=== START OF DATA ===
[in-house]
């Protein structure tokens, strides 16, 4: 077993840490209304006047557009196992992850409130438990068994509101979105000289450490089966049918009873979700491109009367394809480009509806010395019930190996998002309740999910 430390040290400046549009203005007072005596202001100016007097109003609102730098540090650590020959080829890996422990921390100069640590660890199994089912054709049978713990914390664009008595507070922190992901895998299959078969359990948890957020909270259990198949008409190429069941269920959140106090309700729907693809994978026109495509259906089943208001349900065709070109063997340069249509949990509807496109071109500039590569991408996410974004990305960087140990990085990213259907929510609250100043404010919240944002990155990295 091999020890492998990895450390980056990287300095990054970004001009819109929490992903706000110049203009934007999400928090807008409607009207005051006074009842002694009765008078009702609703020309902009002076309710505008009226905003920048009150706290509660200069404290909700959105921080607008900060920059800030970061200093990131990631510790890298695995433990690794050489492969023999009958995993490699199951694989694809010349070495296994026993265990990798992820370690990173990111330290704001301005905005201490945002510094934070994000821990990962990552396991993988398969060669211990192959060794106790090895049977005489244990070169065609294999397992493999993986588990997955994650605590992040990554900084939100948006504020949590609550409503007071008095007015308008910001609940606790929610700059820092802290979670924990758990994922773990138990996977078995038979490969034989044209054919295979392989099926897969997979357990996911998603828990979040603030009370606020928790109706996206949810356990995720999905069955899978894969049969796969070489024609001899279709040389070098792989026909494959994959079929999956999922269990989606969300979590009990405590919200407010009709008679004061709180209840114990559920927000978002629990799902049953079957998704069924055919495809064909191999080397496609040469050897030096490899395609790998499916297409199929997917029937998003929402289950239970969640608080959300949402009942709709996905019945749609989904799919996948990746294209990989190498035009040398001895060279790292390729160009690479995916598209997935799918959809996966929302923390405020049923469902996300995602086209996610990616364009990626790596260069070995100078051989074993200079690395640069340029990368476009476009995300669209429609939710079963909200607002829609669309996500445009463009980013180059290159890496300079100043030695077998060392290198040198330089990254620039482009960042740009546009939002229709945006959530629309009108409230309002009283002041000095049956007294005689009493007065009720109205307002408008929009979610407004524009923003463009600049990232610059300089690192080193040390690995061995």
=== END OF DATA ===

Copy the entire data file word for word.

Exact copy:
[in-house]
């Protein structure tokens, strides 16, 4: 077993840490209304006047557009196992992850409130438990068994509101979105000289450490089966049918009873979700491109009367394809480009509806010395019930190996998002309740999910 430390040290400046549009203005007072005596202001100016007097109003609102730098540090650590020959080829890996422990921390100069640590660890199994089912054709049978713990914390664009008595507070922190992901895998299959078969359990948890957020909270259990198949008409190429069941269920959140106090309700729907693809994978026109495509259906089943208001349900065709070109063997340069249509949990509807496109071109500039590569991408996410974004990305960087140990990085990213259907929510609250100043404010919240944002990155990295 091999020890492998990895450390980056990287300095990054970004001009819109929490992903706000110049203009934007999400928090807008409607009207005051006074009842002694009765008078009702609703020309902009002076309710505008009226905003920048009150706290509660200069404290909700959105921080607008900060920059800030970061200093990131990631510790890298695995433990690794050489492969023999009958995993490699199951694989694809010349070495296994026993265990990798992820370690990173990111330290704001301005905005201490945002510094934070994000821990990962990552396991993988398969060669211990192959060794106790090895049977005489244990070169065609294999397992493999993986588990997955994650605590992040990554900084939100948006504020949590609550409503007071008095007015308008910001609940606790929610700059820092802290979670924990758990994922773990138990996977078995038979490969034989044209054919295979392989099926897969997979357990996911998603828990979040603030009370606020928790109706996206949810356990995720999905069955899978894969049969796969070489024609001899279709040389070098792989026909494959994959079929999956999922269990989606969300979590009990405590919200407010009709008679004061709180209840114990559920927000978002629990799902049953079957998704069924055919495809064909191999080397496609040469050897030096490899395609790998499916297409199929997917029937998003929402289950239970969640608080959300949402009942709709996905019945749609989904799919996948990746294209990989190498035009040398001895060279790292390729160009690479995916598209997935799918959809996966929302923390405020049923469902996300995602086209996610990616364009990626790596260069070995100078051989074993200079690395640069340029990368476009476009995300669209429609939710079963909200607002829609669309996500445009463009980013180059290159890496300079100043030695077998060392290198040198330089990254620039482009960042740009546009939002229709945006959530629309009108409230309002009283002041000095049956007294005689009493007065009720109205307002408008929009979610407004524009923003463009600049990232610059300089690192080193040390690995061995």